What is unique about the Annex in The Giver?

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There are significant differences in the conditions of the Annex room from what exists in other dwellings in the society. The Giver dwells there alone, the door locks, the speaker has an off-button, and the furniture is varied and more comfortable than in the other dwellings; in addition, there is a conspicuous variety of books.

When Jonas first reports to the Annex after receiving his assignment, he is surprised that he cannot turn the handle of the door; then, he notices a buzzer on this door and pushes it. After he identifies himself to the voice on the intercom, a click indicates that the lock has been released. Once inside, Jonas finds himself in a small lobby; there, an attendant surprisingly stands up from her desk as an acknowledgement of his presence. This female attendant says, "Welcome, Receiver of Memory," and she pushes a button so that he can enter the Annex room. Since she notices Jonas's discomfiture with this odd arrangement of doors, the attendant explains,

"The locks are simply to insure the Receiver's privacy because he needs concentration....It would be difficult if citizens wandered in thinking it was the Department of Bicycle Repair...." [She says this jokingly because this department is relocated so often that few ever know where it is.] (Ch. 10)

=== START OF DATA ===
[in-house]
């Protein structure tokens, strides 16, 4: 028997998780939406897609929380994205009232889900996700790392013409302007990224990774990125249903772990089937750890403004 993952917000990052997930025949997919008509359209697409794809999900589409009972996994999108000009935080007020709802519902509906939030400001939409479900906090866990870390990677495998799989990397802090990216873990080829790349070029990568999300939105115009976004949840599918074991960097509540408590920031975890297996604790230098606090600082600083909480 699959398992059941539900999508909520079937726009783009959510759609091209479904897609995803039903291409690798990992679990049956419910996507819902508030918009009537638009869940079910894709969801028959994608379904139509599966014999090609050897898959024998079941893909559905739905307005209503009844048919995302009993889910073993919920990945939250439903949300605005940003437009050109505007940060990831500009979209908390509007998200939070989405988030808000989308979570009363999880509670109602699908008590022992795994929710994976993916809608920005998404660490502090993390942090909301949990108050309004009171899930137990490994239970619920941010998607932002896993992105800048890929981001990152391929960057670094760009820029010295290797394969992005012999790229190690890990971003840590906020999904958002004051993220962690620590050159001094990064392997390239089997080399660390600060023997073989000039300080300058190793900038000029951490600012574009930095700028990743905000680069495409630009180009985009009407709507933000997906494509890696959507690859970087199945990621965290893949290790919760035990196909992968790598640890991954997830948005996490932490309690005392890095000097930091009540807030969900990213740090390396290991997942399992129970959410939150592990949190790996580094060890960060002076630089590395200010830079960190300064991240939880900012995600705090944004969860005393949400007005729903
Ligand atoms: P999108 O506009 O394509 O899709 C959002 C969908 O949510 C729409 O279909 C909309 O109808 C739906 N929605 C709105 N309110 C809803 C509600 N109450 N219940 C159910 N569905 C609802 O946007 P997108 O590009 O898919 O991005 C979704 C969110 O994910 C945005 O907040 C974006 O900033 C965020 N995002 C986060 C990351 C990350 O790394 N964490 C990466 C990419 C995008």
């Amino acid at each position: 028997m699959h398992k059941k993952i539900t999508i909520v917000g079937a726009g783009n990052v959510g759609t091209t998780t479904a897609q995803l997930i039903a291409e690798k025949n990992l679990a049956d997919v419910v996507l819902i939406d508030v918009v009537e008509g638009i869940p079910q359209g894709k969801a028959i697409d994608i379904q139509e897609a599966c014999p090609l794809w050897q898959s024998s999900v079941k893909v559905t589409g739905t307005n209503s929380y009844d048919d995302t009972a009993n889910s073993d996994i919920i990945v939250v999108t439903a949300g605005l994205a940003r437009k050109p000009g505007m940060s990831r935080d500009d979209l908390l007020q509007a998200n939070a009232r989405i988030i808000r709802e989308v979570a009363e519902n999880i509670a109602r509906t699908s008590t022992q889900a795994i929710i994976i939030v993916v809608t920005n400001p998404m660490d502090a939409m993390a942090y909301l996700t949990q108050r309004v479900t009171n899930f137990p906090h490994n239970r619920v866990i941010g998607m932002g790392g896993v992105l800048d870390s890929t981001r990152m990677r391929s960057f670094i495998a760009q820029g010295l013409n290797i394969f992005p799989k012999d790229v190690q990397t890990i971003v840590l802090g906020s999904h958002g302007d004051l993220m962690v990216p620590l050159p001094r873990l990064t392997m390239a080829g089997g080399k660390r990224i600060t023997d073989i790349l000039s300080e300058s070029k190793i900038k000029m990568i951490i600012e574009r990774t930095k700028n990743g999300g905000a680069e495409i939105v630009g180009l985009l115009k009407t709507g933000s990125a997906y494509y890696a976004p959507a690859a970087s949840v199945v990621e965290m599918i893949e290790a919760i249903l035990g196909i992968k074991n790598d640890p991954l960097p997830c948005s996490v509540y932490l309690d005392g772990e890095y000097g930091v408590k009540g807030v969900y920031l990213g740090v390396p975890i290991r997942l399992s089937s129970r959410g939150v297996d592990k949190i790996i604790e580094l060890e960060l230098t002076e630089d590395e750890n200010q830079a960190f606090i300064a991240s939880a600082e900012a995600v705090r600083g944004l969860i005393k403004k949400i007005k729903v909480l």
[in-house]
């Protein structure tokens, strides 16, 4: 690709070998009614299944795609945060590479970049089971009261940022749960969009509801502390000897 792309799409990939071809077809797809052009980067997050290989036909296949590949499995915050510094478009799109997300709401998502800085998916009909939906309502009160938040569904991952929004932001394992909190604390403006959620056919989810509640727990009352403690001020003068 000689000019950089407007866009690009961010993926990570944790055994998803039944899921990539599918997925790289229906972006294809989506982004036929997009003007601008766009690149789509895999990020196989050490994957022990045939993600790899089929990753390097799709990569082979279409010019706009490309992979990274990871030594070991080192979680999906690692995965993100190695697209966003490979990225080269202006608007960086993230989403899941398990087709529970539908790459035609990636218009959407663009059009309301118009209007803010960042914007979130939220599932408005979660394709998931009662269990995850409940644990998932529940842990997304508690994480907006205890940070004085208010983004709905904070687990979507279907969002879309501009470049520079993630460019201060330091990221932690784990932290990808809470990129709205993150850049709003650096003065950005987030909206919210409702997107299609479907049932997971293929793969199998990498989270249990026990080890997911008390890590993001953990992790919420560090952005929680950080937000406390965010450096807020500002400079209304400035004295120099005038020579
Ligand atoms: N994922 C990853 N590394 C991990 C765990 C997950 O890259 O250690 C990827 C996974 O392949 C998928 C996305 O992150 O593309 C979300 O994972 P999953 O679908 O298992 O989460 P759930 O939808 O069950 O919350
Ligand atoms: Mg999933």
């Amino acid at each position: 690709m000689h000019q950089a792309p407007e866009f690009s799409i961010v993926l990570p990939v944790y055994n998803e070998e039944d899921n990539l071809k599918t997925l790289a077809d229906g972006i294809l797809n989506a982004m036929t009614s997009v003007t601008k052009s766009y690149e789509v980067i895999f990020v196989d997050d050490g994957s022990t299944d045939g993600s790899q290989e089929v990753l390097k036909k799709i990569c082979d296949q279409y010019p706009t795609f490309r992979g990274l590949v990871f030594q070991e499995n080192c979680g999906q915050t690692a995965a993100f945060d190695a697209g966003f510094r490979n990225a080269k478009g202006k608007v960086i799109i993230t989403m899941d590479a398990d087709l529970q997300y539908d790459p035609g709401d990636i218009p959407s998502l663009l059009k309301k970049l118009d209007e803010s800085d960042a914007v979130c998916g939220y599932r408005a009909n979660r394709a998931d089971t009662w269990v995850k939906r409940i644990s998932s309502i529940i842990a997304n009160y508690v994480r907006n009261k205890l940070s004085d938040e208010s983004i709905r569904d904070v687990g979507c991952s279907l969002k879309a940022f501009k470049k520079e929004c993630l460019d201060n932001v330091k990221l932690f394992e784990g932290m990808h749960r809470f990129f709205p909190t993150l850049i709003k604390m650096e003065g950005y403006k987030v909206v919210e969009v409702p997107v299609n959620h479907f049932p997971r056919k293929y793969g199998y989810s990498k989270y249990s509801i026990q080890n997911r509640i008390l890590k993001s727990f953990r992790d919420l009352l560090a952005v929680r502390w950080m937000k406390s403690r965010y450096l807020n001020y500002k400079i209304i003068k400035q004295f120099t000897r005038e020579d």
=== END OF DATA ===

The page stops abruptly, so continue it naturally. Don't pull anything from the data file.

After entering a spacious room, Jonas notices that the living conditions are not unlike those in his own family's living unit; however, the furniture is more luxurious than is customary as the cushions seem more padded. Moreover, there is a touch of luxury to the fabrics on the upholstered chairs and to the designs of the table, whose legs are curved with "a small carved decoration at the foot." Further, in an alcove there is a bed with a luxurious curtain hanging over it.

Suddenly, Jonas's eye is drawn to the variety and number of books. "He had never known that other books existed" besides the dictionary, the community volume that describes the offices, factories, buildings, and committees, and the Book of Rules. But, here bookcases reaching to the ceiling cover the walls. These contain hundreds and hundreds of books, whose titles are embossed in shiny letters.

Suddenly, Jonas notices the Giver. Introductions and explanations are made, and then the Giver begins with Jonas as the Receiver of Memory. Jonas watches as the Giver moves to the speaker on the wall. Unlike those in all the other dwellings, this one has a switch, which the Giver deftly flips to OFF.

Jonas almost gasped aloud. To have the power to turn the speaker off! It was an astonishing thing. (Ch. 10)

With this action, Jonas realizes that the Giver holds a powerful position; for, he is not required to answer to the rules of the community as everyone else must. Now, Jonas knows also that someday he will be in this same position of authority and power.

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